Moral philosophy in English-speaking countries is an inquiry now pursued principally in universities. This is accidental rather than essential; the great reforming philosophers, Jeremy Bentham and John Stuart Mill, were not professors. But still the present fact determines much of the style and form of contemporary moral philosophy, and determines specifically the very high standards of clear argument, apt for education in seminar and lecture rooms, which are imposed on moral philosophy. The sentimental seductions and unashamed fantasies of Rousseau and of other writers of his century, however influential within the discipline, are not now encouraged.
T.M. Scanlon is a scrupulous, astringent, relentlessly exact writer, without any of the fuss and flutter that come from the desire to please. His book is pure philosophy, unadorned. But from the beginning he faces an enormous difficulty. What is to be included under the heading of “morality”? On the one hand it seems that we must circumscribe and delimit some part of the vast area of human interest that might plausibly be categorized as moral concerns. On the other hand it seems that no decision on this question of what should be included can be morally neutral, because any decision must presuppose a particular moral outlook, which will exclude related interests as being other than moral, or less than moral.
If my failure or mistake on a particular occasion was a moral failure or mistake, it can scarcely have been a trivial failure or a trivial mistake. This much sense the word seems to carry with it through all its interpretations; and Scanlon has an interesting section on the concept of importance when we apply it to moral decisions. But does the word “moral” carry the further implication that if a failure or mistake is a moral failure or mistake, it is worse than any other kind of failure or mistake? If there is a moral argument against putting up a new building on a particular piece of land (for example, it tramples on individuals’ rights), does that argument necessarily override all other concerns in the matter (economic efficiency, aesthetic considerations, etc.)? The overridingness of morality is a crucial issue here, and I am not entirely clear where Scanlon stands. He seems to me to have good reasons within his own argument to be uncertain about it.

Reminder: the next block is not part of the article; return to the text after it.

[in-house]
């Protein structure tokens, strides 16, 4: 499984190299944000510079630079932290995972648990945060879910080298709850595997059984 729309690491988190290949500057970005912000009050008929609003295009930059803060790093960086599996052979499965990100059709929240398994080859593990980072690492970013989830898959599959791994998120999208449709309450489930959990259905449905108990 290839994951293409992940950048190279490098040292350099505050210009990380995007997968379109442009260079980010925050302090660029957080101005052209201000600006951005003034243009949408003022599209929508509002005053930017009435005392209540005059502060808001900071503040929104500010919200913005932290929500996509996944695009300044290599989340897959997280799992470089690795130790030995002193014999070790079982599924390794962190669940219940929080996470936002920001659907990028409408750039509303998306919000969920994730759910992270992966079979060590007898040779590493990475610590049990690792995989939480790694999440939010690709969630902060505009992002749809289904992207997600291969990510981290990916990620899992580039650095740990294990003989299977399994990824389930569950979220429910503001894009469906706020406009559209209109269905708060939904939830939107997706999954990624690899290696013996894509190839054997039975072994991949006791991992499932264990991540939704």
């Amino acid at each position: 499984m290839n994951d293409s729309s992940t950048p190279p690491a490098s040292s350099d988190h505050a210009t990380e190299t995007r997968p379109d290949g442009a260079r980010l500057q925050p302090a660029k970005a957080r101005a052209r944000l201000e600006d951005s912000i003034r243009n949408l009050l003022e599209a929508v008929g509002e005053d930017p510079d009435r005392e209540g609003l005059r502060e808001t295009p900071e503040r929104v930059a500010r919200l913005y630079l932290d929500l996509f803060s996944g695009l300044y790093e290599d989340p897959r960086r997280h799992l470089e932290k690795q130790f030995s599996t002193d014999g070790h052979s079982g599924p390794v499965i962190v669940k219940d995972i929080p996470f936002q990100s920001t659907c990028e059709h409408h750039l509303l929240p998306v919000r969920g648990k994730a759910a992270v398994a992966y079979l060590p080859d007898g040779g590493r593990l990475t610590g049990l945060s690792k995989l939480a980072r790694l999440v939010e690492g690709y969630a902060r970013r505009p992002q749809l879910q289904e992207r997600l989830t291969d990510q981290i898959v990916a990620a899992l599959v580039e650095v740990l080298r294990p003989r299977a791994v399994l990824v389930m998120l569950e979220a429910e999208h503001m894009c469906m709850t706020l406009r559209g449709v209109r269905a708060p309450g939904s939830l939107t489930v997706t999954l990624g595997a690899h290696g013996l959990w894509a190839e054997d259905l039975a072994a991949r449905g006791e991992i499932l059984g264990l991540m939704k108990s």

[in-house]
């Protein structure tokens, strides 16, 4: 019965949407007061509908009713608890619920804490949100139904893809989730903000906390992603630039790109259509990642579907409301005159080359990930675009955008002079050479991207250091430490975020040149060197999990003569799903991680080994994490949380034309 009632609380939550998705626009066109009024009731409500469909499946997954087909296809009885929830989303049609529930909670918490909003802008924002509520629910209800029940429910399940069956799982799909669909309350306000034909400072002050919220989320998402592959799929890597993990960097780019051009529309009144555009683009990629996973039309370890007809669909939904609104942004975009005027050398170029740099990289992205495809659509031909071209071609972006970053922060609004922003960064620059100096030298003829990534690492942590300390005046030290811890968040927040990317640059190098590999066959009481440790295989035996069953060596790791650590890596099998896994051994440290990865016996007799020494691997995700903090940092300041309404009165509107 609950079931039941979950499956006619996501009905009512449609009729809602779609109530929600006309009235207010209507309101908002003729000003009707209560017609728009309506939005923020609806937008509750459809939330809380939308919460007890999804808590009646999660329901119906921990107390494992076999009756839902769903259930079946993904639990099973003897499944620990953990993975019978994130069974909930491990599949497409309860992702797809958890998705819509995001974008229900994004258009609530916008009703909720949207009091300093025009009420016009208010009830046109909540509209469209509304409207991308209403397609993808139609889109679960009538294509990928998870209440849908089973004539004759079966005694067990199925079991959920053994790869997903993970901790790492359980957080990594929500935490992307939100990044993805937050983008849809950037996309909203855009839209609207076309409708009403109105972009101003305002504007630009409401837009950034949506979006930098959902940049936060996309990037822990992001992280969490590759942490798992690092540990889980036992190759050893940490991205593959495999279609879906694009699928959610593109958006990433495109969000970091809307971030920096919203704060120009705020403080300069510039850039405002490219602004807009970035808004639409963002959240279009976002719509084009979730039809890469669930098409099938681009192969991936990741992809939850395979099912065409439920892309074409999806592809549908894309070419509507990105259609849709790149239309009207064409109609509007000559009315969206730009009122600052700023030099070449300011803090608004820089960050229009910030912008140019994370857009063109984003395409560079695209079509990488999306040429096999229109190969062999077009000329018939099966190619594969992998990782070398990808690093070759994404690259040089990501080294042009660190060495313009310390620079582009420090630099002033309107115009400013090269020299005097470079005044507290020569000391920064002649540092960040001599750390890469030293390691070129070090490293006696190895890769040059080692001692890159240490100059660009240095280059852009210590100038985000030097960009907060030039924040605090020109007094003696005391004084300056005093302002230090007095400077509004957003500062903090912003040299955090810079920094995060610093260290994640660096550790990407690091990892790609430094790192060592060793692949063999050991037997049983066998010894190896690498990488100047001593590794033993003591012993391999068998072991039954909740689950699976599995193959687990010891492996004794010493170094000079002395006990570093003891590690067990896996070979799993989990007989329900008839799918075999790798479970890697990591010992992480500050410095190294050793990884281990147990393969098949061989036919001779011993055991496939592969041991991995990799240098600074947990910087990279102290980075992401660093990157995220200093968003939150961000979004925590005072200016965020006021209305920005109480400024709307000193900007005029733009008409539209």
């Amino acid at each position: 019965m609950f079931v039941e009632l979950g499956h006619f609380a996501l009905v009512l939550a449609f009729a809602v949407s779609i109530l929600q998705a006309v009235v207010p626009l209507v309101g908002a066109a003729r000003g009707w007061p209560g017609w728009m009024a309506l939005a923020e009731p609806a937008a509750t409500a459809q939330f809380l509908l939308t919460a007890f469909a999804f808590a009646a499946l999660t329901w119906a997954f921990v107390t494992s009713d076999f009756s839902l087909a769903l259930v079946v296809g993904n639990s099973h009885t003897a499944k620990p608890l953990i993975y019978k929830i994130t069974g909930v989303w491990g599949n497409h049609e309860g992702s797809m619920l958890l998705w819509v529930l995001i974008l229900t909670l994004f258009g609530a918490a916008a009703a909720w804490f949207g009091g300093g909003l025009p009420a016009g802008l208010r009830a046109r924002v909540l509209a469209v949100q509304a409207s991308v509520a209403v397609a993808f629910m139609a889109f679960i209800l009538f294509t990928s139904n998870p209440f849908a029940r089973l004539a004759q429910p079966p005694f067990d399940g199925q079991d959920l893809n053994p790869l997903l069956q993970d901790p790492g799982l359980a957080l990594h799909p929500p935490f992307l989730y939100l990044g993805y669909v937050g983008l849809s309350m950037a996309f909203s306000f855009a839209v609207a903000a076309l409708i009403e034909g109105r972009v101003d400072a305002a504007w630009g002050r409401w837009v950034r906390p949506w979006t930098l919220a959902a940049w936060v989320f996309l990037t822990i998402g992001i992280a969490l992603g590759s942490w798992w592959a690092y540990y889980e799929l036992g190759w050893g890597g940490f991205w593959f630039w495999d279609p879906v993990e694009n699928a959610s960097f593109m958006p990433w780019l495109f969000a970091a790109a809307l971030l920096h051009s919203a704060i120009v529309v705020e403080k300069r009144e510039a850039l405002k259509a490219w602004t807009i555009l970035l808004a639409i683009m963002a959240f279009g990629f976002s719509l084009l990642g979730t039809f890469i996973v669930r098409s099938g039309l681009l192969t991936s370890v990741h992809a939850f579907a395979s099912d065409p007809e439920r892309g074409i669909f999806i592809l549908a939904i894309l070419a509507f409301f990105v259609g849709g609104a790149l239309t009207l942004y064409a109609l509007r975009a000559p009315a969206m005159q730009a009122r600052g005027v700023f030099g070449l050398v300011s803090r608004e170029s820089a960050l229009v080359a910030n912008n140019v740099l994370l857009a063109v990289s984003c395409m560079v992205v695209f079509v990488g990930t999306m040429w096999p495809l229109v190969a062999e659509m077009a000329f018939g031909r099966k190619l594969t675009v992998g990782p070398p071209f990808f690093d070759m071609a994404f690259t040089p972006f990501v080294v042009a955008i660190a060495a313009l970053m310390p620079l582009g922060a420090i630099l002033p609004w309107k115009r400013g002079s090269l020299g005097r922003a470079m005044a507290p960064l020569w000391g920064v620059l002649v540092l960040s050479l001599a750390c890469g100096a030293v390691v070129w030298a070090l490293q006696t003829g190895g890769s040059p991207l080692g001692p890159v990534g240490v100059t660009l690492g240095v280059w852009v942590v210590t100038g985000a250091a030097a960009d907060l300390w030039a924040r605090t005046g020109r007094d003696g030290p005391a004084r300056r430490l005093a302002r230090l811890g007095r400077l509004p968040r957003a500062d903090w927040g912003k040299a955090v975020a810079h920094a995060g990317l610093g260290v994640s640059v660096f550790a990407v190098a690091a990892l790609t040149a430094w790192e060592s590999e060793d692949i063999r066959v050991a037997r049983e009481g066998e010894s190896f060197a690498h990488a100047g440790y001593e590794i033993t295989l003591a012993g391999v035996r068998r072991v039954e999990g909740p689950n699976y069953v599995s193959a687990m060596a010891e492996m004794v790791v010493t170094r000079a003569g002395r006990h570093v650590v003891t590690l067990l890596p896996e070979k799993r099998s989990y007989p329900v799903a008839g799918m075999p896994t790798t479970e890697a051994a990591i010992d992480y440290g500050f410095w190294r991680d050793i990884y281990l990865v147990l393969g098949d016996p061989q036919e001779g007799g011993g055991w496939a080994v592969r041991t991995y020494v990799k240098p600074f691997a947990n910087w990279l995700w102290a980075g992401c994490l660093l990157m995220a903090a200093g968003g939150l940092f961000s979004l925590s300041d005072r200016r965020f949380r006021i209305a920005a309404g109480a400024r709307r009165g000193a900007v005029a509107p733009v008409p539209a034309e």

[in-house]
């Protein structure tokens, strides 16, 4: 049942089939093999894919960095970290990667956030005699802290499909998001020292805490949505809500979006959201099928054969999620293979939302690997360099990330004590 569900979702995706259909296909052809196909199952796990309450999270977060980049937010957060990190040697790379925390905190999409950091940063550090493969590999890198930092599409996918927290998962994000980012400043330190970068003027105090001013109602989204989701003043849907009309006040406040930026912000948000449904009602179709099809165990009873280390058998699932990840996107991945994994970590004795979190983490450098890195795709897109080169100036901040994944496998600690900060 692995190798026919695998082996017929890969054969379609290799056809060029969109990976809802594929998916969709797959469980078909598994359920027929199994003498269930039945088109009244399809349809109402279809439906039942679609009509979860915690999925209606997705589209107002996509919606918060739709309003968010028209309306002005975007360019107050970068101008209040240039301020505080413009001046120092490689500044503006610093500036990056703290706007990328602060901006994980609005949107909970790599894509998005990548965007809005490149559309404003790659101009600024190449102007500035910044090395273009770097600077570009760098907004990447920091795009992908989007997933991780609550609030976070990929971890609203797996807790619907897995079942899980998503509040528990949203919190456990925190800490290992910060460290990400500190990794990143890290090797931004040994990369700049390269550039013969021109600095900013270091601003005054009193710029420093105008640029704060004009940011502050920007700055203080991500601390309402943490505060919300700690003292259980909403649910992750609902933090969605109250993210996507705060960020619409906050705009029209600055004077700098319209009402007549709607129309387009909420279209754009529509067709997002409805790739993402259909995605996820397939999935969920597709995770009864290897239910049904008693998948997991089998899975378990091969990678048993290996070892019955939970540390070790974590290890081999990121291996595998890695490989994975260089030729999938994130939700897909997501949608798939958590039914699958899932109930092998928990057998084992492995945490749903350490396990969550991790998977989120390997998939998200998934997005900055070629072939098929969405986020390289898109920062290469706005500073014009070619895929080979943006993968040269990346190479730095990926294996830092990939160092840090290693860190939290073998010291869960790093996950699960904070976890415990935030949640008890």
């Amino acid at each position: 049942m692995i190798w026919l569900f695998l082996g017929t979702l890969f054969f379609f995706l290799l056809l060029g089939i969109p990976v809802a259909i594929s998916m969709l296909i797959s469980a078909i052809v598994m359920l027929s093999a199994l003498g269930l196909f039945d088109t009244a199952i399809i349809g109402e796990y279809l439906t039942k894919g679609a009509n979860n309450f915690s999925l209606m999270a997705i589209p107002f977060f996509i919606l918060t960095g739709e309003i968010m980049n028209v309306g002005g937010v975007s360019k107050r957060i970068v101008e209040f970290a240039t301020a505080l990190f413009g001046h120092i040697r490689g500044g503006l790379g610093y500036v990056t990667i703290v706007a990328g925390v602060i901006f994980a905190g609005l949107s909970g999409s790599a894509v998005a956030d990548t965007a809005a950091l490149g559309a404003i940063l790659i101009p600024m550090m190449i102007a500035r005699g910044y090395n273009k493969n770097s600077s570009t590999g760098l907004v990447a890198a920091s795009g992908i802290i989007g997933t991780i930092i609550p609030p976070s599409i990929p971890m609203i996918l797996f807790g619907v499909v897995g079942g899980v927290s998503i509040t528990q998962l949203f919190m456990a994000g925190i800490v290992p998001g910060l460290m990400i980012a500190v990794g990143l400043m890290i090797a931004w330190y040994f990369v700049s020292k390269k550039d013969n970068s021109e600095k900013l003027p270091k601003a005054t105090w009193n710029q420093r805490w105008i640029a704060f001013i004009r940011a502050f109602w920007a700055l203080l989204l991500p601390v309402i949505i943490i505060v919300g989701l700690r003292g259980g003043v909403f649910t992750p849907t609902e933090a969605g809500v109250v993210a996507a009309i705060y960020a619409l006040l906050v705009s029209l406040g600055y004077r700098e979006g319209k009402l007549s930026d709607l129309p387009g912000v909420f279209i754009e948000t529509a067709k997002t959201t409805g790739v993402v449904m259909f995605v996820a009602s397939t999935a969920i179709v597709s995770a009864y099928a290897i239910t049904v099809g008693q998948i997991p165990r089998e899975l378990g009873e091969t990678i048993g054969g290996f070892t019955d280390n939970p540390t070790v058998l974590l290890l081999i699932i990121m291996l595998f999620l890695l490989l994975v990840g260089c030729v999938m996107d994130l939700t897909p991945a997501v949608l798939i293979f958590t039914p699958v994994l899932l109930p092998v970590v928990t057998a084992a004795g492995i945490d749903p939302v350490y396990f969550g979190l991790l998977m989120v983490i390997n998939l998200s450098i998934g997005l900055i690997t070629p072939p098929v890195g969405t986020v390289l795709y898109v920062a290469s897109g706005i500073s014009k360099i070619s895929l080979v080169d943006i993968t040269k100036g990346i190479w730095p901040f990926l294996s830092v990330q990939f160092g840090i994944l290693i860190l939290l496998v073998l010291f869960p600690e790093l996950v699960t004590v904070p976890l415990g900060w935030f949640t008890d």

He is a strict circumscriber of morality, at least for the purposes of his book. By morality, as he proposes to expound it, he means the whole set of principles that govern, or should govern, an individual’s relations with other people within a community. When the search for a definition of justice begins in the early pages of Plato’s Republic, a definition of justice very similar to Scanlon’s notion of morality is suggested to Socrates by a high-minded, unphilosophical man: to be just is to repay what one owes. Scanlon claims that there is a “central core” of morality, discernible in almost any society, which is constituted by fair dealing among fellow …
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